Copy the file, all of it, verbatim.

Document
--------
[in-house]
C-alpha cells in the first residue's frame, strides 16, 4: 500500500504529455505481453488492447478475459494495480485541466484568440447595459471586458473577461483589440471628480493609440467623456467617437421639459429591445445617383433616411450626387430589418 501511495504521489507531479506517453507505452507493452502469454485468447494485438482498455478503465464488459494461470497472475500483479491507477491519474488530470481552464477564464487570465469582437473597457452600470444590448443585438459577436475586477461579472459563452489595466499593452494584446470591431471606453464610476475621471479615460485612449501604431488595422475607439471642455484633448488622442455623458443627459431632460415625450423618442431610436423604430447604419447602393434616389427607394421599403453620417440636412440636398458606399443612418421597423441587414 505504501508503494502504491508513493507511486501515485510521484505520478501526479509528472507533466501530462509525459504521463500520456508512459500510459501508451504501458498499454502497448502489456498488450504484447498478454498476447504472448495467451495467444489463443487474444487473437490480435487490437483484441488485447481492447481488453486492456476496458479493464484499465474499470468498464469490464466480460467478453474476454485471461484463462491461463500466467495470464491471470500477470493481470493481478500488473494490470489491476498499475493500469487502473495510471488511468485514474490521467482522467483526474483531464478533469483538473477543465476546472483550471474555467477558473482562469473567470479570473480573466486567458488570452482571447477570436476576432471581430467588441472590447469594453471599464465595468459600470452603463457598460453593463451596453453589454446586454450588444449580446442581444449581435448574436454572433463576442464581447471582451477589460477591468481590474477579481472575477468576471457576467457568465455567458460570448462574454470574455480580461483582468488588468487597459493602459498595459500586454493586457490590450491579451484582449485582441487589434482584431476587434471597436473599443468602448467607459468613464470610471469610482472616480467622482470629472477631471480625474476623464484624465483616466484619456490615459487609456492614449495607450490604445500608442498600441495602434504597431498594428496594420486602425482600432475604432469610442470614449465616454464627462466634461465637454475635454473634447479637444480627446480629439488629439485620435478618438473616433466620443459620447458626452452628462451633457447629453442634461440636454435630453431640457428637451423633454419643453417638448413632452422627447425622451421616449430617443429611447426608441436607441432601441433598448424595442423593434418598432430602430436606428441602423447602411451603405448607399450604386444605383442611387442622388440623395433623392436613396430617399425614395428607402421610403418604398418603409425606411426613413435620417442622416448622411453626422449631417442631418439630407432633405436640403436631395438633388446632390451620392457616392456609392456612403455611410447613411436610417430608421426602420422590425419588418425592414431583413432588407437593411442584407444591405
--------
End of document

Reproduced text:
[in-house]
C-alpha cells in the first residue's frame, strides 16, 4: 500500500504529455505481453488492447478475459494495480485541466484568440447595459471586458473577461483589440471628480493609440467623456467617437421639459429591445445617383433616411450626387430589418 501511495504521489507531479506517453507505452507493452502469454485468447494485438482498455478503465464488459494461470497472475500483479491507477491519474488530470481552464477564464487570465469582437473597457452600470444590448443585438459577436475586477461579472459563452489595466499593452494584446470591431471606453464610476475621471479615460485612449501604431488595422475607439471642455484633448488622442455623458443627459431632460415625450423618442431610436423604430447604419447602393434616389427607394421599403453620417440636412440636398458606399443612418421597423441587414 505504501508503494502504491508513493507511486501515485510521484505520478501526479509528472507533466501530462509525459504521463500520456508512459500510459501508451504501458498499454502497448502489456498488450504484447498478454498476447504472448495467451495467444489463443487474444487473437490480435487490437483484441488485447481492447481488453486492456476496458479493464484499465474499470468498464469490464466480460467478453474476454485471461484463462491461463500466467495470464491471470500477470493481470493481478500488473494490470489491476498499475493500469487502473495510471488511468485514474490521467482522467483526474483531464478533469483538473477543465476546472483550471474555467477558473482562469473567470479570473480573466486567458488570452482571447477570436476576432471581430467588441472590447469594453471599464465595468459600470452603463457598460453593463451596453453589454446586454450588444449580446442581444449581435448574436454572433463576442464581447471582451477589460477591468481590474477579481472575477468576471457576467457568465455567458460570448462574454470574455480580461483582468488588468487597459493602459498595459500586454493586457490590450491579451484582449485582441487589434482584431476587434471597436473599443468602448467607459468613464470610471469610482472616480467622482470629472477631471480625474476623464484624465483616466484619456490615459487609456492614449495607450490604445500608442498600441495602434504597431498594428496594420486602425482600432475604432469610442470614449465616454464627462466634461465637454475635454473634447479637444480627446480629439488629439485620435478618438473616433466620443459620447458626452452628462451633457447629453442634461440636454435630453431640457428637451423633454419643453417638448413632452422627447425622451421616449430617443429611447426608441436607441432601441433598448424595442423593434418598432430602430436606428441602423447602411451603405448607399450604386444605383442611387442622388440623395433623392436613396430617399425614395428607402421610403418604398418603409425606411426613413435620417442622416448622411453626422449631417442631418439630407432633405436640403436631395438633388446632390451620392457616392456609392456612403455611410447613411436610417430608421426602420422590425419588418425592414431583413432588407437593411442584407444591405